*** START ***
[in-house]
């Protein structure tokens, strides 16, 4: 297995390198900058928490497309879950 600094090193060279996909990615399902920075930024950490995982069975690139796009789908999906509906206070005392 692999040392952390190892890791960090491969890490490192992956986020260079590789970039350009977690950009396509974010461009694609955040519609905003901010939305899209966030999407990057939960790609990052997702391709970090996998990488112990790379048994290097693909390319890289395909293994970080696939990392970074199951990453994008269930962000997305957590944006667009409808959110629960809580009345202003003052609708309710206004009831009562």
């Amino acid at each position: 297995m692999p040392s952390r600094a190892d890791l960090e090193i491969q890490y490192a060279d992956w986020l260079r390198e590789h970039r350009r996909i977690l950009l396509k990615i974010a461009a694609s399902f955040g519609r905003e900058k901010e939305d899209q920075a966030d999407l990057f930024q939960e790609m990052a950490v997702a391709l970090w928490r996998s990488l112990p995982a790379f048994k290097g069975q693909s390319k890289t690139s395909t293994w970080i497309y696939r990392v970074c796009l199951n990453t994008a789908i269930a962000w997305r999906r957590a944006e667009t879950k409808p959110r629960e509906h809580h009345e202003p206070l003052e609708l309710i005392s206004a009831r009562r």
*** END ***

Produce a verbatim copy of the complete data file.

[in-house]
């Protein structure tokens, strides 16, 4: 297995390198900058928490497309879950 600094090193060279996909990615399902920075930024950490995982069975690139796009789908999906509906206070005392 692999040392952390190892890791960090491969890490490192992956986020260079590789970039350009977690950009396509974010461009694609955040519609905003901010939305899209966030999407990057939960790609990052997702391709970090996998990488112990790379048994290097693909390319890289395909293994970080696939990392970074199951990453994008269930962000997305957590944006667009409808959110629960809580009345202003003052609708309710206004009831009562």
């Amino acid at each position: 297995m692999p040392s952390r600094a190892d890791l960090e090193i491969q890490y490192a060279d992956w986020l260079r390198e590789h970039r350009r996909i977690l950009l396509k990615i974010a461009a694609s399902f955040g519609r905003e900058k901010e939305d899209q920075a966030d999407l990057f930024q939960e790609m990052a950490v997702a391709l970090w928490r996998s990488l112990p995982a790379f048994k290097g069975q693909s390319k890289t690139s395909t293994w970080i497309y696939r990392v970074c796009l199951n990453t994008a789908i269930a962000w997305r999906r957590a944006e667009t879950k409808p959110r629960e509906h809580h009345e202003p206070l003052e609708l309710i005392s206004a009831r009562r």